Follow me along the journey of building a mobile app that recognises different bottles of beers. This blogpost will be updated every time there is a breakthrough.

Introduction

So a year ago I created "beerificial intelligence". At the time I was really intrigued with the concepts of neural networks and wanted to see what I could make with it. The TensorFlow for Poets Tutorial explained how you could train a classifier to classify images of flowers. I went through the tutorial and after a few days I created the classifier, but with beers instead of flowers. I put it on my website (it's not available anymore) and people could upload pictures of bottles of beer, and the algorithm would guess which beer it was (it was trained on 8 types of beers). Pretty cool stuff!

This is how it worked back then:

The idea for this side-project is to create a mobile app that can classify beers as well. However, there are a few requirements:

  • The app has to be native, so no cordova, react-native, etc. This will make the development much harder and longer as I've got almost no experience with Swift/Xcode and Kotlin/Android Studio. From a "business perspective" not the best choice, but it's not business, so... 😀
  • The machine learning has to be performed on the device. No APIs, no whatever. The machine learning model will be placed on the device and every classification will be made locally on the device itself. This way I don't need a server, the app would work offline and there's no problems with privacy and image uploading to the server and stuff.
  • The neural network has to know the difference between a Carolus Classic and Carolus Tripel 🍺

This project has three big components: The neural network, the iOS app and the Android app.

The neural network

What needs to be done:

  1. gather training images of the beers
  2. pick a neural network architecture
  3. train the neural network
  4. make sure it performs well (if it doesn't, go back to point 1)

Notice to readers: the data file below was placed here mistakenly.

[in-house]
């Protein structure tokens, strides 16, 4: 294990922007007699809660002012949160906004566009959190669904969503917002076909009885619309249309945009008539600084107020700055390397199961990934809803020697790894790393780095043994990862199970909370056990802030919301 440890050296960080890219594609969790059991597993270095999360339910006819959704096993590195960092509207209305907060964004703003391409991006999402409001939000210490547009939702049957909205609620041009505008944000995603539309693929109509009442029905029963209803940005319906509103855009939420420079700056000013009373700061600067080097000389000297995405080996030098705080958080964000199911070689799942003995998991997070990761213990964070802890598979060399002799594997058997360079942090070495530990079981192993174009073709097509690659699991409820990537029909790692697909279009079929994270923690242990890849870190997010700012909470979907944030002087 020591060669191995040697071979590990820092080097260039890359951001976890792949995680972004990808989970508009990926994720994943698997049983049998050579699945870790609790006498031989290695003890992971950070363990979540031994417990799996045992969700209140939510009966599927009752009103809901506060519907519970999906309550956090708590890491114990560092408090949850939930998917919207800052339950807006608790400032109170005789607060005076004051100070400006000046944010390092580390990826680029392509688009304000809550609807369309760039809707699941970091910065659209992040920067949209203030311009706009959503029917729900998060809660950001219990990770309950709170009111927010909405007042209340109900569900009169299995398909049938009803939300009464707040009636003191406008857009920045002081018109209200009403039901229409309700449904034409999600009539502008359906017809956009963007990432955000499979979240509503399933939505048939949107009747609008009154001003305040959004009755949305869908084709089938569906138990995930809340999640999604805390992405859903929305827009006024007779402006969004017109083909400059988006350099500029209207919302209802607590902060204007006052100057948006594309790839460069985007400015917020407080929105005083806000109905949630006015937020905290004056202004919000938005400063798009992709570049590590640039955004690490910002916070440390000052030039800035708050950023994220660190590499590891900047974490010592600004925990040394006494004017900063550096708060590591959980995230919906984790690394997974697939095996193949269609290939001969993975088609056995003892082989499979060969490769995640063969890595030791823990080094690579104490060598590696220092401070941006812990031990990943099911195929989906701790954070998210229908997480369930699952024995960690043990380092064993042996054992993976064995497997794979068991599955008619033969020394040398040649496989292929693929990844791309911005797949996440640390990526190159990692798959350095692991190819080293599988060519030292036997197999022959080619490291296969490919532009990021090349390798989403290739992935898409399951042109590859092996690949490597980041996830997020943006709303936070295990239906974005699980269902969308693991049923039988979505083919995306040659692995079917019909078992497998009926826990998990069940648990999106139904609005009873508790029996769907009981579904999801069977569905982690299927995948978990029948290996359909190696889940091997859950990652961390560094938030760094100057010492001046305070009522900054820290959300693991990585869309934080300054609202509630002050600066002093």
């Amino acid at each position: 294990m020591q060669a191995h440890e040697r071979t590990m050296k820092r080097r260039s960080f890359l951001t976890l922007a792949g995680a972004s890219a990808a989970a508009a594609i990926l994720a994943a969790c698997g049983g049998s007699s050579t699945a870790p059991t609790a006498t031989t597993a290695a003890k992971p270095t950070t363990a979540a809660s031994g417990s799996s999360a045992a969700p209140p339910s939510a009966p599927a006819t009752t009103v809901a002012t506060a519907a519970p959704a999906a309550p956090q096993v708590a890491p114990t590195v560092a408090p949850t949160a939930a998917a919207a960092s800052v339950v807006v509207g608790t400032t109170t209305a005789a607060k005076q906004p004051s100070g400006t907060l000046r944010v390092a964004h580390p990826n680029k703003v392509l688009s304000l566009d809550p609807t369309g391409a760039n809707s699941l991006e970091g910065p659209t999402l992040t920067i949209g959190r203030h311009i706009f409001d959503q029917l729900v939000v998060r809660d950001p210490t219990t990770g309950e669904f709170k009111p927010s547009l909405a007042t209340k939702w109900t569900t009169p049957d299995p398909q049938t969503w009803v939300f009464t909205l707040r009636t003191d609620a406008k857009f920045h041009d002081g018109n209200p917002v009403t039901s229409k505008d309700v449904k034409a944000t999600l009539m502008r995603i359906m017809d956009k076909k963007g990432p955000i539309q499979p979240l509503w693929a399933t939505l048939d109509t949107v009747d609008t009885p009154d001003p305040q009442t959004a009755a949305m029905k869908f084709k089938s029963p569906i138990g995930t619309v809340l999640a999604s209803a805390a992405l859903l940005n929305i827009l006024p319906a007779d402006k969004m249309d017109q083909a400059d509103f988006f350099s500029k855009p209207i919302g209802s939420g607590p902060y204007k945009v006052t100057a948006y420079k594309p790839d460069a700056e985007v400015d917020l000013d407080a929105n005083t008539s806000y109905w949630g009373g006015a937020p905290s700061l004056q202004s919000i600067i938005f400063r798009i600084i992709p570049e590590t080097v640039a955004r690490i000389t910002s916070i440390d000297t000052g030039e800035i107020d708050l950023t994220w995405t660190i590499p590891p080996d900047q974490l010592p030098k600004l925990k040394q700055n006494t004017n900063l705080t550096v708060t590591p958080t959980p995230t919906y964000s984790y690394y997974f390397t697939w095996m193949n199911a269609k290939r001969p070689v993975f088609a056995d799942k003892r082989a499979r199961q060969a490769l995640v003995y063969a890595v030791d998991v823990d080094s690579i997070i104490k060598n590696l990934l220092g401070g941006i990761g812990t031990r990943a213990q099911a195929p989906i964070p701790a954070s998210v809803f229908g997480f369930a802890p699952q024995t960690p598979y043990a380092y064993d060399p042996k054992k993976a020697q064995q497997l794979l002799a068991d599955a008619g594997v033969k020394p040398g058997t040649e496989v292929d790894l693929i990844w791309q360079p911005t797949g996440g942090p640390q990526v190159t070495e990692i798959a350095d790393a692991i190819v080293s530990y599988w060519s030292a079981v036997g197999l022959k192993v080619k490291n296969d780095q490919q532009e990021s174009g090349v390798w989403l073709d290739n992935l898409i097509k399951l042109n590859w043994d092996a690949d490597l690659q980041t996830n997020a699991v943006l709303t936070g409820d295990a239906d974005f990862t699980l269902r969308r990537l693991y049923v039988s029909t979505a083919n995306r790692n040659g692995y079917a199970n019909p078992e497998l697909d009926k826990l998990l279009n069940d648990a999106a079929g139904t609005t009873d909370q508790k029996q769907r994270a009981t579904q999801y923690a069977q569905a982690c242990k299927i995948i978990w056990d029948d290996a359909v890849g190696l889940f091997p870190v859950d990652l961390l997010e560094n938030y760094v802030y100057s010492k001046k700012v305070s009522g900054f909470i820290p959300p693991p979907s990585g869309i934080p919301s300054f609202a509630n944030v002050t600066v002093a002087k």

I've gathered over 70000 images of 55 brands of beer, which is around 1300 images per brand. I've got no idea if this is nearly enough, but in the worst case I'll just start with only 10 brands, and obtain some more images for each of the 10 brands.

Screen-Shot-2018-03-03-at-17.17.50-1
Screen-Shot-2018-03-03-at-17.00.14

The most popular neural network architecture to use is Inception v4, so I'll start with this one and see if the performance on mobile is okay. It uses quite a lot of features so it might be to slow on the Android phone of the average Joe.

The model (with Inception v4) is trained on a DigitalOcean machine learning droplet. It's CPU only, which is okay for Inception v4, as we'll only retrain the last layer. If the performance is not okay, I'll probably go with AWS and use a GPU EC2 instance.

The iOS app

What needs to be done:

  1. create an app in XCode
  2. when the app opens, it should show the camera as the first screen
  3. user can take a picture
  4. when a picture is taken, we use the classifier to see which beer it is
  5. display the brand of the beer

Luckily, I have a Macbook Pro, so I can develop for iOS! Xcode is installed, and the app is made.

To make it somewhat custom, I decided to go with SwiftyCam to create a custom Camera.

The Android app

I'll start this after the iOS app is ready.

Update April 28, 2018

After brainstorming for a while about it, and the release of Tensorflow.js I decided to take a different route.

I bought a desktop with a 1080GTX TI GPU, so I can play around more with machine learning in my spare time. The only problem that's left now is finding good data.

As I've been thinking a lot about beerificial, I don't think there's enough value in just an app that allows you to classify around 15 types of beers. It's maybe fun for a minute, but that's it.

In order to make it more sticky, I decided to make it a game, and it'll work like this: When you open the web app (more about this later), you'll see 9 blurry beer bottles. Which beers are they? That's for you to find out by using the camera to scan beer bottles in your vicinity. To make it less random, there are hints you can get.

So, let's talk about this web app thing. Google recently launched Tensorflow.js, which allows developers to train models and use them with JavaScript. And where's JavaScript primarily used? In the browser! Do you see where it's going?

So instead of spending a lot of time coding the two apps, I can just make it as a web app in JavaScript. This means people won't have to download and install it, which makes the whole process smoother.